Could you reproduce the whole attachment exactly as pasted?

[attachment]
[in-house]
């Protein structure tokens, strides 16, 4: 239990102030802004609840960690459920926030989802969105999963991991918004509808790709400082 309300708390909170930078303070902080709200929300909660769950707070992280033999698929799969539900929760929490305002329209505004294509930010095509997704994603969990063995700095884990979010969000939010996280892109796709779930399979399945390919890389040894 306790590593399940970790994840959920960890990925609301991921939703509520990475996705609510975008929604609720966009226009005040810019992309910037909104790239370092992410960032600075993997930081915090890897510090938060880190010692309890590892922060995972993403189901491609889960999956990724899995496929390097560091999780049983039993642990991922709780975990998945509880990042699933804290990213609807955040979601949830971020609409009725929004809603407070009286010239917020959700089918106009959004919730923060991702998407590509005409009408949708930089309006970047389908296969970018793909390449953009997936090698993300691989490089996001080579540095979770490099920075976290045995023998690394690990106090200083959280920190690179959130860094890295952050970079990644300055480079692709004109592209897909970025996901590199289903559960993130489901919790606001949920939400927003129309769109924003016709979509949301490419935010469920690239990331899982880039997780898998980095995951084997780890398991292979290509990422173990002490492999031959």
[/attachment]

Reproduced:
[in-house]
């Protein structure tokens, strides 16, 4: 239990102030802004609840960690459920926030989802969105999963991991918004509808790709400082 309300708390909170930078303070902080709200929300909660769950707070992280033999698929799969539900929760929490305002329209505004294509930010095509997704994603969990063995700095884990979010969000939010996280892109796709779930399979399945390919890389040894 306790590593399940970790994840959920960890990925609301991921939703509520990475996705609510975008929604609720966009226009005040810019992309910037909104790239370092992410960032600075993997930081915090890897510090938060880190010692309890590892922060995972993403189901491609889960999956990724899995496929390097560091999780049983039993642990991922709780975990998945509880990042699933804290990213609807955040979601949830971020609409009725929004809603407070009286010239917020959700089918106009959004919730923060991702998407590509005409009408949708930089309006970047389908296969970018793909390449953009997936090698993300691989490089996001080579540095979770490099920075976290045995023998690394690990106090200083959280920190690179959130860094890295952050970079990644300055480079692709004109592209897909970025996901590199289903559960993130489901919790606001949920939400927003129309769109924003016709979509949301490419935010469920690239990331899982880039997780898998980095995951084997780890398991292979290509990422173990002490492999031959």